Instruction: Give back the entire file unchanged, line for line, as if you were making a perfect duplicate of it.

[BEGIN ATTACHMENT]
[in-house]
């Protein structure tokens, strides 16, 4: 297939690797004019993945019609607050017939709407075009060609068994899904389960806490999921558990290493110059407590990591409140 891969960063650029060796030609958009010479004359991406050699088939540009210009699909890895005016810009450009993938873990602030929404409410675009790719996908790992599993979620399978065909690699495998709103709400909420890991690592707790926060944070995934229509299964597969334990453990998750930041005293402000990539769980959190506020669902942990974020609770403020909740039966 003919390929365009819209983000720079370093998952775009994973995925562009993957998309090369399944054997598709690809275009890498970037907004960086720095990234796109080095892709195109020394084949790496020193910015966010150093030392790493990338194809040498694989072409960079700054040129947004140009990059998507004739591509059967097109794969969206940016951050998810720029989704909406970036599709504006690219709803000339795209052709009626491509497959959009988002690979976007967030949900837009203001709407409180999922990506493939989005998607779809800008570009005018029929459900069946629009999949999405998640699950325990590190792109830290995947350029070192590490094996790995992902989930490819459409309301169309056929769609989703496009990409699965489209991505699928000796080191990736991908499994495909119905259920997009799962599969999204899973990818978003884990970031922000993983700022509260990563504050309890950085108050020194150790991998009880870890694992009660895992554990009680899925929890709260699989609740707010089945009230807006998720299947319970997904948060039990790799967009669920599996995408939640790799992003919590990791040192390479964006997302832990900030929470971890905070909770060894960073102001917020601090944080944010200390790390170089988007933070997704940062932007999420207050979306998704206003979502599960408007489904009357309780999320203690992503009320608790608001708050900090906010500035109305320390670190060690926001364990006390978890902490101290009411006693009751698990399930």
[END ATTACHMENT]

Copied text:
[in-house]
């Protein structure tokens, strides 16, 4: 297939690797004019993945019609607050017939709407075009060609068994899904389960806490999921558990290493110059407590990591409140 891969960063650029060796030609958009010479004359991406050699088939540009210009699909890895005016810009450009993938873990602030929404409410675009790719996908790992599993979620399978065909690699495998709103709400909420890991690592707790926060944070995934229509299964597969334990453990998750930041005293402000990539769980959190506020669902942990974020609770403020909740039966 003919390929365009819209983000720079370093998952775009994973995925562009993957998309090369399944054997598709690809275009890498970037907004960086720095990234796109080095892709195109020394084949790496020193910015966010150093030392790493990338194809040498694989072409960079700054040129947004140009990059998507004739591509059967097109794969969206940016951050998810720029989704909406970036599709504006690219709803000339795209052709009626491509497959959009988002690979976007967030949900837009203001709407409180999922990506493939989005998607779809800008570009005018029929459900069946629009999949999405998640699950325990590190792109830290995947350029070192590490094996790995992902989930490819459409309301169309056929769609989703496009990409699965489209991505699928000796080191990736991908499994495909119905259920997009799962599969999204899973990818978003884990970031922000993983700022509260990563504050309890950085108050020194150790991998009880870890694992009660895992554990009680899925929890709260699989609740707010089945009230807006998720299947319970997904948060039990790799967009669920599996995408939640790799992003919590990791040192390479964006997302832990900030929470971890905070909770060894960073102001917020601090944080944010200390790390170089988007933070997704940062932007999420207050979306998704206003979502599960408007489904009357309780999320203690992503009320608790608001708050900090906010500035109305320390670190060690926001364990006390978890902490101290009411006693009751698990399930």